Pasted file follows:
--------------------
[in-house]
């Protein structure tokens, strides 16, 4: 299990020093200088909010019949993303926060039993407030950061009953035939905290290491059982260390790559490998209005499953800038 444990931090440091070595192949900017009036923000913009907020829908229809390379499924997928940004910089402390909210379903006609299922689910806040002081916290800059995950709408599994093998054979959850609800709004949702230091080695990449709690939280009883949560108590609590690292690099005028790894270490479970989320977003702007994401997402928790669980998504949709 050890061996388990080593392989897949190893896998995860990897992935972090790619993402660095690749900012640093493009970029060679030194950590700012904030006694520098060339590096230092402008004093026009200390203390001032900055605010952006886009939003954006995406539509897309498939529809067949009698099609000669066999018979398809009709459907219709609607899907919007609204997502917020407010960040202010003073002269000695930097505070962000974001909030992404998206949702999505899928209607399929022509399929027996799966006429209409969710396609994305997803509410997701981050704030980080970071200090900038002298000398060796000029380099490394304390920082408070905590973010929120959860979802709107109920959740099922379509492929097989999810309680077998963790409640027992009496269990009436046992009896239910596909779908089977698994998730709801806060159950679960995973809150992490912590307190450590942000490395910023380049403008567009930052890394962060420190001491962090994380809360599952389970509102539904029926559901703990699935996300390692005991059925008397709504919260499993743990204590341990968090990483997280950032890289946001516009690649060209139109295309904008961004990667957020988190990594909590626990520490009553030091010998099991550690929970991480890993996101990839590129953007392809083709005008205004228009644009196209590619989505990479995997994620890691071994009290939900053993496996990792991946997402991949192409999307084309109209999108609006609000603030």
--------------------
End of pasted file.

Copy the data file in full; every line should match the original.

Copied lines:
[in-house]
């Protein structure tokens, strides 16, 4: 299990020093200088909010019949993303926060039993407030950061009953035939905290290491059982260390790559490998209005499953800038 444990931090440091070595192949900017009036923000913009907020829908229809390379499924997928940004910089402390909210379903006609299922689910806040002081916290800059995950709408599994093998054979959850609800709004949702230091080695990449709690939280009883949560108590609590690292690099005028790894270490479970989320977003702007994401997402928790669980998504949709 050890061996388990080593392989897949190893896998995860990897992935972090790619993402660095690749900012640093493009970029060679030194950590700012904030006694520098060339590096230092402008004093026009200390203390001032900055605010952006886009939003954006995406539509897309498939529809067949009698099609000669066999018979398809009709459907219709609607899907919007609204997502917020407010960040202010003073002269000695930097505070962000974001909030992404998206949702999505899928209607399929022509399929027996799966006429209409969710396609994305997803509410997701981050704030980080970071200090900038002298000398060796000029380099490394304390920082408070905590973010929120959860979802709107109920959740099922379509492929097989999810309680077998963790409640027992009496269990009436046992009896239910596909779908089977698994998730709801806060159950679960995973809150992490912590307190450590942000490395910023380049403008567009930052890394962060420190001491962090994380809360599952389970509102539904029926559901703990699935996300390692005991059925008397709504919260499993743990204590341990968090990483997280950032890289946001516009690649060209139109295309904008961004990667957020988190990594909590626990520490009553030091010998099991550690929970991480890993996101990839590129953007392809083709005008205004228009644009196209590619989505990479995997994620890691071994009290939900053993496996990792991946997402991949192409999307084309109209999108609006609000603030």